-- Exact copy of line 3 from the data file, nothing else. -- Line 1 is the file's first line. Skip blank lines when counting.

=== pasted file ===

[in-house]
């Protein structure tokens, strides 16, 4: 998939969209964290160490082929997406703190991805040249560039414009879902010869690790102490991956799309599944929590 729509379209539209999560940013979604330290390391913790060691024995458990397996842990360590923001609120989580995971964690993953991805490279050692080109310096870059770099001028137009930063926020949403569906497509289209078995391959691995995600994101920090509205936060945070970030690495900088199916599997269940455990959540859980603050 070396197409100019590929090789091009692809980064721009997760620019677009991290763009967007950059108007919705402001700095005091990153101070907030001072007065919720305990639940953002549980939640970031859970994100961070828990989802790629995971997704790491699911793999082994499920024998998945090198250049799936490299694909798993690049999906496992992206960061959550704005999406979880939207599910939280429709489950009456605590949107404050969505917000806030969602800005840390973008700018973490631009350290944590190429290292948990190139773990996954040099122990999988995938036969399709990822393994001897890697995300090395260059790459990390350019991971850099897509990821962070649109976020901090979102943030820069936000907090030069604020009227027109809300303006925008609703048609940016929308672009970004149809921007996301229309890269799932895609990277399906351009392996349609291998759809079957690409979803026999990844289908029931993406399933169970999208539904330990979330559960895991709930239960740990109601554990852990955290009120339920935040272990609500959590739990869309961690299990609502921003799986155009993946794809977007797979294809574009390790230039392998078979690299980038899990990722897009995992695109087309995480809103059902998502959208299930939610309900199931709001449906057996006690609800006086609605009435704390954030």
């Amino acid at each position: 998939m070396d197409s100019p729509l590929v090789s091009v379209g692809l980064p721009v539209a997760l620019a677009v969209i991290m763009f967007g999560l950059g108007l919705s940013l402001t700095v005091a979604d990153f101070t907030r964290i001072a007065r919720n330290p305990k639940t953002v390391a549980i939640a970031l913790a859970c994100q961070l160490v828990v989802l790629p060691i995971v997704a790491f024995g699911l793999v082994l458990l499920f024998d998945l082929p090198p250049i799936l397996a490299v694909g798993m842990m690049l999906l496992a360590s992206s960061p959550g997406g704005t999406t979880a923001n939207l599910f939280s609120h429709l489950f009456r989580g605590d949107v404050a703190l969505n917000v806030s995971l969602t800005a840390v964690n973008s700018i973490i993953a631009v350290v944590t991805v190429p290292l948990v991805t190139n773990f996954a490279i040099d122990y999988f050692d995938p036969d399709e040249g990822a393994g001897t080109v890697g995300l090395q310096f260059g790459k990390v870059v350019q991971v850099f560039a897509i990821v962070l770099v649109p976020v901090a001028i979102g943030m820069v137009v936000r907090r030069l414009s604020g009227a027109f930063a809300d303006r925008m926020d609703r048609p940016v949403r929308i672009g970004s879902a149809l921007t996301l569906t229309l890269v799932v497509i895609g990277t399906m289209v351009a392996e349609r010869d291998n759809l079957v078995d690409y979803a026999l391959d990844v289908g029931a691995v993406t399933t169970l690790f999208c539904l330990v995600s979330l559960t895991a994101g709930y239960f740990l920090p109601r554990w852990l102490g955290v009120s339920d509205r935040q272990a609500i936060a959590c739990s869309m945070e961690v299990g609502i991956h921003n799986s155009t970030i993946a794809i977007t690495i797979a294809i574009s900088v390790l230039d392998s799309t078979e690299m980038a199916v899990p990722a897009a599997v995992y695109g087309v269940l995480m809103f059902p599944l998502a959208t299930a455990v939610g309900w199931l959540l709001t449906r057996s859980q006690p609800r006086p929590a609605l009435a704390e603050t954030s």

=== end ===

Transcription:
């Amino acid at each position: 998939m070396d197409s100019p729509l590929v090789s091009v379209g692809l980064p721009v539209a997760l620019a677009v969209i991290m763009f967007g999560l950059g108007l919705s940013l402001t700095v005091a979604d990153f101070t907030r964290i001072a007065r919720n330290p305990k639940t953002v390391a549980i939640a970031l913790a859970c994100q961070l160490v828990v989802l790629p060691i995971v997704a790491f024995g699911l793999v082994l458990l499920f024998d998945l082929p090198p250049i799936l397996a490299v694909g798993m842990m690049l999906l496992a360590s992206s960061p959550g997406g704005t999406t979880a923001n939207l599910f939280s609120h429709l489950f009456r989580g605590d949107v404050a703190l969505n917000v806030s995971l969602t800005a840390v964690n973008s700018i973490i993953a631009v350290v944590t991805v190429p290292l948990v991805t190139n773990f996954a490279i040099d122990y999988f050692d995938p036969d399709e040249g990822a393994g001897t080109v890697g995300l090395q310096f260059g790459k990390v870059v350019q991971v850099f560039a897509i990821v962070l770099v649109p976020v901090a001028i979102g943030m820069v137009v936000r907090r030069l414009s604020g009227a027109f930063a809300d303006r925008m926020d609703r048609p940016v949403r929308i672009g970004s879902a149809l921007t996301l569906t229309l890269v799932v497509i895609g990277t399906m289209v351009a392996e349609r010869d291998n759809l079957v078995d690409y979803a026999l391959d990844v289908g029931a691995v993406t399933t169970l690790f999208c539904l330990v995600s979330l559960t895991a994101g709930y239960f740990l920090p109601r554990w852990l102490g955290v009120s339920d509205r935040q272990a609500i936060a959590c739990s869309m945070e961690v299990g609502i991956h921003n799986s155009t970030i993946a794809i977007t690495i797979a294809i574009s900088v390790l230039d392998s799309t078979e690299m980038a199916v899990p990722a897009a599997v995992y695109g087309v269940l995480m809103f059902p599944l998502a959208t299930a455990v939610g309900w199931l959540l709001t449906r057996s859980q006690p609800r006086p929590a609605l009435a704390e603050t954030s």